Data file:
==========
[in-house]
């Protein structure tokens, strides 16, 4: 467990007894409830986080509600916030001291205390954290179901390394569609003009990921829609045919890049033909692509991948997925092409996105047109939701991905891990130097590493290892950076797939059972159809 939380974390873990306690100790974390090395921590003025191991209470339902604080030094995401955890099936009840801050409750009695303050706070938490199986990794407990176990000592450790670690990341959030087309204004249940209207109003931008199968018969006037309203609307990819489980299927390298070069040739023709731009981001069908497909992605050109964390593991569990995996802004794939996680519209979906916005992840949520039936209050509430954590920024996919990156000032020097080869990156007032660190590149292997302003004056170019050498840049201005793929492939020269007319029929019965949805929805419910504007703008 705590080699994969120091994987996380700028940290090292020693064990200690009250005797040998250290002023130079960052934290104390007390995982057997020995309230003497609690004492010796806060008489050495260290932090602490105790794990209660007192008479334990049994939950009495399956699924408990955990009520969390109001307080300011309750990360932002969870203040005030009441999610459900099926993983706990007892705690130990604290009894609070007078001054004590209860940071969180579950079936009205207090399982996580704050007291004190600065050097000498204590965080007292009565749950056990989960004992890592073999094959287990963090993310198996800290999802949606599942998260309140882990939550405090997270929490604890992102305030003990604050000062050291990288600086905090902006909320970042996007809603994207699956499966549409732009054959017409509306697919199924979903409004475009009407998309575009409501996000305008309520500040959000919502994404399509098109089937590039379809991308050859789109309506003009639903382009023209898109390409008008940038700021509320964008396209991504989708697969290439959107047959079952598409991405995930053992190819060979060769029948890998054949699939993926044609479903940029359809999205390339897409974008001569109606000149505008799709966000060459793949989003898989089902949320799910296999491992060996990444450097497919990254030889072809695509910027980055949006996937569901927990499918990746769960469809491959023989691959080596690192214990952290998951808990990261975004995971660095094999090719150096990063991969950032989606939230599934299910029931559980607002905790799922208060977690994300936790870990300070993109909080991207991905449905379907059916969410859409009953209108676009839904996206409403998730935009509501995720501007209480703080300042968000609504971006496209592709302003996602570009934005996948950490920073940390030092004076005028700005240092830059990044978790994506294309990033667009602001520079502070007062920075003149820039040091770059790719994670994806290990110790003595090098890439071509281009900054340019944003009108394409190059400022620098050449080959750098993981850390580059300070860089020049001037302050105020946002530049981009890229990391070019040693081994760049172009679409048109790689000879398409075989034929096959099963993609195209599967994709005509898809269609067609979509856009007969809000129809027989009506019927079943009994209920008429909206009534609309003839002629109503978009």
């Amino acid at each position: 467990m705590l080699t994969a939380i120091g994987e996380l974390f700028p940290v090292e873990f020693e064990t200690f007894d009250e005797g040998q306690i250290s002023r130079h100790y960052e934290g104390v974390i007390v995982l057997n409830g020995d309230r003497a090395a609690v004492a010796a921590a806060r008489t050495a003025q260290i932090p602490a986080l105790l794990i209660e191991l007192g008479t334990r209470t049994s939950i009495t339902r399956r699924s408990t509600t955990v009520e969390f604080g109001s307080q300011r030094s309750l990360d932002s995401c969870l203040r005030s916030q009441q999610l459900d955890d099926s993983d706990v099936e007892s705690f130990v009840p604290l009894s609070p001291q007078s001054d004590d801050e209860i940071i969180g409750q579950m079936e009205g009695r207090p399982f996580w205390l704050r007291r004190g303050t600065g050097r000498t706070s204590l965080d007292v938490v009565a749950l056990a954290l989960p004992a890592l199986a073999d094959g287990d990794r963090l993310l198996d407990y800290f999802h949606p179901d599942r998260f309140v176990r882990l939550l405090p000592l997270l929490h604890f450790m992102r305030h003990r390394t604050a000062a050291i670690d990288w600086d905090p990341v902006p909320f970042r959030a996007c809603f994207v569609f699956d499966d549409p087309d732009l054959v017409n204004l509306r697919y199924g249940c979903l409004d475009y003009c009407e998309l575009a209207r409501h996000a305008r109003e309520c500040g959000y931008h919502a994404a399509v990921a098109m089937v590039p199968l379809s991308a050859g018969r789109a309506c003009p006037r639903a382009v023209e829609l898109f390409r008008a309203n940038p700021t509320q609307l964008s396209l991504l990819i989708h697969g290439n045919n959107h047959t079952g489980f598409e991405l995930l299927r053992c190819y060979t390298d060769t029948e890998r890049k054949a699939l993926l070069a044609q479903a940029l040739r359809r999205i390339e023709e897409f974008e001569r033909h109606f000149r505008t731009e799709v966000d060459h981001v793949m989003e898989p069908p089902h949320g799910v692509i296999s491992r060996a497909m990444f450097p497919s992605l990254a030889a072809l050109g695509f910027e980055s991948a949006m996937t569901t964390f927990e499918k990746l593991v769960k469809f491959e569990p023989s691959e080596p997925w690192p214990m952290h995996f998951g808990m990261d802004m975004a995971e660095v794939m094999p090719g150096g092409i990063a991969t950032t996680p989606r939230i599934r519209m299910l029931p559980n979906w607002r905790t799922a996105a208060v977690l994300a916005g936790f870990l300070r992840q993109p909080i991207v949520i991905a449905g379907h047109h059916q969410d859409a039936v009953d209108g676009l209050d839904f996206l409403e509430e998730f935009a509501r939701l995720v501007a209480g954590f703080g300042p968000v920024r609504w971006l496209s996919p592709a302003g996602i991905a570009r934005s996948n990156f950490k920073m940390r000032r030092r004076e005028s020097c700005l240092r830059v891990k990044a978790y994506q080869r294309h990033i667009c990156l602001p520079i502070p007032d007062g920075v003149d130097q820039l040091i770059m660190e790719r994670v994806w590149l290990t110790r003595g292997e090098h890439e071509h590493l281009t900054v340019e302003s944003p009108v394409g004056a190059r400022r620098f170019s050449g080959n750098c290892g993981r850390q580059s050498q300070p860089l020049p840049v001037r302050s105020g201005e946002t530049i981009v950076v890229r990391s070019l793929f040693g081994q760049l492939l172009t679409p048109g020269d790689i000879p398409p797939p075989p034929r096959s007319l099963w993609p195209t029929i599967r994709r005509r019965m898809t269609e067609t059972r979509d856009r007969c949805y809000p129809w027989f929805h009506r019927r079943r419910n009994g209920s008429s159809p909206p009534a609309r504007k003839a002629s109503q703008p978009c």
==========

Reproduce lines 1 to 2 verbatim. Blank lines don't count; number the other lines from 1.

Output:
[in-house]
């Protein structure tokens, strides 16, 4: 467990007894409830986080509600916030001291205390954290179901390394569609003009990921829609045919890049033909692509991948997925092409996105047109939701991905891990130097590493290892950076797939059972159809 939380974390873990306690100790974390090395921590003025191991209470339902604080030094995401955890099936009840801050409750009695303050706070938490199986990794407990176990000592450790670690990341959030087309204004249940209207109003931008199968018969006037309203609307990819489980299927390298070069040739023709731009981001069908497909992605050109964390593991569990995996802004794939996680519209979906916005992840949520039936209050509430954590920024996919990156000032020097080869990156007032660190590149292997302003004056170019050498840049201005793929492939020269007319029929019965949805929805419910504007703008 705590080699994969120091994987996380700028940290090292020693064990200690009250005797040998250290002023130079960052934290104390007390995982057997020995309230003497609690004492010796806060008489050495260290932090602490105790794990209660007192008479334990049994939950009495399956699924408990955990009520969390109001307080300011309750990360932002969870203040005030009441999610459900099926993983706990007892705690130990604290009894609070007078001054004590209860940071969180579950079936009205207090399982996580704050007291004190600065050097000498204590965080007292009565749950056990989960004992890592073999094959287990963090993310198996800290999802949606599942998260309140882990939550405090997270929490604890992102305030003990604050000062050291990288600086905090902006909320970042996007809603994207699956499966549409732009054959017409509306697919199924979903409004475009009407998309575009409501996000305008309520500040959000919502994404399509098109089937590039379809991308050859789109309506003009639903382009023209898109390409008008940038700021509320964008396209991504989708697969290439959107047959079952598409991405995930053992190819060979060769029948890998054949699939993926044609479903940029359809999205390339897409974008001569109606000149505008799709966000060459793949989003898989089902949320799910296999491992060996990444450097497919990254030889072809695509910027980055949006996937569901927990499918990746769960469809491959023989691959080596690192214990952290998951808990990261975004995971660095094999090719150096990063991969950032989606939230599934299910029931559980607002905790799922208060977690994300936790870990300070993109909080991207991905449905379907059916969410859409009953209108676009839904996206409403998730935009509501995720501007209480703080300042968000609504971006496209592709302003996602570009934005996948950490920073940390030092004076005028700005240092830059990044978790994506294309990033667009602001520079502070007062920075003149820039040091770059790719994670994806290990110790003595090098890439071509281009900054340019944003009108394409190059400022620098050449080959750098993981850390580059300070860089020049001037302050105020946002530049981009890229990391070019040693081994760049172009679409048109790689000879398409075989034929096959099963993609195209599967994709005509898809269609067609979509856009007969809000129809027989009506019927079943009994209920008429909206009534609309003839002629109503978009």